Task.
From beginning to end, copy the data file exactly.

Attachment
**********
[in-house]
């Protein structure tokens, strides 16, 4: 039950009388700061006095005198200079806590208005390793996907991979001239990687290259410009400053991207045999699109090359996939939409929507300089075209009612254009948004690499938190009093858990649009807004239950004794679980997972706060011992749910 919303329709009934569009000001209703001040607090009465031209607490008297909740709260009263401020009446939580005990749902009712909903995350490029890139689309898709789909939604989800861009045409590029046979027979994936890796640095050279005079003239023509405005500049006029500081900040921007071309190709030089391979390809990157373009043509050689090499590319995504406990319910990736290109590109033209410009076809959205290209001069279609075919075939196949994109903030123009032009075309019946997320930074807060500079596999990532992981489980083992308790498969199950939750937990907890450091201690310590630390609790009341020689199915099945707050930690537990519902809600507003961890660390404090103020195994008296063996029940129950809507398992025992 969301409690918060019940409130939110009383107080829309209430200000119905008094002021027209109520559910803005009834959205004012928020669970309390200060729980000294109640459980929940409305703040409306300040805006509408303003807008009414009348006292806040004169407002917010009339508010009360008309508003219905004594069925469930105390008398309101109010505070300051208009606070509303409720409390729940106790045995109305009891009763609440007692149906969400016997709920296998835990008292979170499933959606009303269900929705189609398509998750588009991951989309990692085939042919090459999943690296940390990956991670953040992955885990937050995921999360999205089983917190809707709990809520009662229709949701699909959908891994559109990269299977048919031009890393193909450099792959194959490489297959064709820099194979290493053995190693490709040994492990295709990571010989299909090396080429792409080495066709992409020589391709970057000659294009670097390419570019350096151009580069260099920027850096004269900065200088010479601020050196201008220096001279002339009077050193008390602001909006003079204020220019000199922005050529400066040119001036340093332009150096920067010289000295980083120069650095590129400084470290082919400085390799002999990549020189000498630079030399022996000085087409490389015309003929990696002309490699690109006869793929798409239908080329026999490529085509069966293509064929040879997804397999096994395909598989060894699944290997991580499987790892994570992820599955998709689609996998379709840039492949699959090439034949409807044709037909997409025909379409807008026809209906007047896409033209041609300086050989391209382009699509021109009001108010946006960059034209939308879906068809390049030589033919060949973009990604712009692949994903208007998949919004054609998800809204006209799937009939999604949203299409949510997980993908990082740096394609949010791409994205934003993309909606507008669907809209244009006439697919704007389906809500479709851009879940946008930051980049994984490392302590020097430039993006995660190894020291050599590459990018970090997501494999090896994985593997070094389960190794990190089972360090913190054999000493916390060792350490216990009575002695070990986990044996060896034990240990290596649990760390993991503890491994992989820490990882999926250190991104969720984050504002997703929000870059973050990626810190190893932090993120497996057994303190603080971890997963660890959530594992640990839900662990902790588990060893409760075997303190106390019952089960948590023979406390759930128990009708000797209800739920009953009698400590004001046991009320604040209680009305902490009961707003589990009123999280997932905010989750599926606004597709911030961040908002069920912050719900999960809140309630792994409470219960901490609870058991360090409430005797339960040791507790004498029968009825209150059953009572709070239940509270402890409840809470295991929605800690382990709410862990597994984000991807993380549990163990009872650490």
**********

[in-house]
């Protein structure tokens, strides 16, 4: 039950009388700061006095005198200079806590208005390793996907991979001239990687290259410009400053991207045999699109090359996939939409929507300089075209009612254009948004690499938190009093858990649009807004239950004794679980997972706060011992749910 919303329709009934569009000001209703001040607090009465031209607490008297909740709260009263401020009446939580005990749902009712909903995350490029890139689309898709789909939604989800861009045409590029046979027979994936890796640095050279005079003239023509405005500049006029500081900040921007071309190709030089391979390809990157373009043509050689090499590319995504406990319910990736290109590109033209410009076809959205290209001069279609075919075939196949994109903030123009032009075309019946997320930074807060500079596999990532992981489980083992308790498969199950939750937990907890450091201690310590630390609790009341020689199915099945707050930690537990519902809600507003961890660390404090103020195994008296063996029940129950809507398992025992 969301409690918060019940409130939110009383107080829309209430200000119905008094002021027209109520559910803005009834959205004012928020669970309390200060729980000294109640459980929940409305703040409306300040805006509408303003807008009414009348006292806040004169407002917010009339508010009360008309508003219905004594069925469930105390008398309101109010505070300051208009606070509303409720409390729940106790045995109305009891009763609440007692149906969400016997709920296998835990008292979170499933959606009303269900929705189609398509998750588009991951989309990692085939042919090459999943690296940390990956991670953040992955885990937050995921999360999205089983917190809707709990809520009662229709949701699909959908891994559109990269299977048919031009890393193909450099792959194959490489297959064709820099194979290493053995190693490709040994492990295709990571010989299909090396080429792409080495066709992409020589391709970057000659294009670097390419570019350096151009580069260099920027850096004269900065200088010479601020050196201008220096001279002339009077050193008390602001909006003079204020220019000199922005050529400066040119001036340093332009150096920067010289000295980083120069650095590129400084470290082919400085390799002999990549020189000498630079030399022996000085087409490389015309003929990696002309490699690109006869793929798409239908080329026999490529085509069966293509064929040879997804397999096994395909598989060894699944290997991580499987790892994570992820599955998709689609996998379709840039492949699959090439034949409807044709037909997409025909379409807008026809209906007047896409033209041609300086050989391209382009699509021109009001108010946006960059034209939308879906068809390049030589033919060949973009990604712009692949994903208007998949919004054609998800809204006209799937009939999604949203299409949510997980993908990082740096394609949010791409994205934003993309909606507008669907809209244009006439697919704007389906809500479709851009879940946008930051980049994984490392302590020097430039993006995660190894020291050599590459990018970090997501494999090896994985593997070094389960190794990190089972360090913190054999000493916390060792350490216990009575002695070990986990044996060896034990240990290596649990760390993991503890491994992989820490990882999926250190991104969720984050504002997703929000870059973050990626810190190893932090993120497996057994303190603080971890997963660890959530594992640990839900662990902790588990060893409760075997303190106390019952089960948590023979406390759930128990009708000797209800739920009953009698400590004001046991009320604040209680009305902490009961707003589990009123999280997932905010989750599926606004597709911030961040908002069920912050719900999960809140309630792994409470219960901490609870058991360090409430005797339960040791507790004498029968009825209150059953009572709070239940509270402890409840809470295991929605800690382990709410862990597994984000991807993380549990163990009872650490």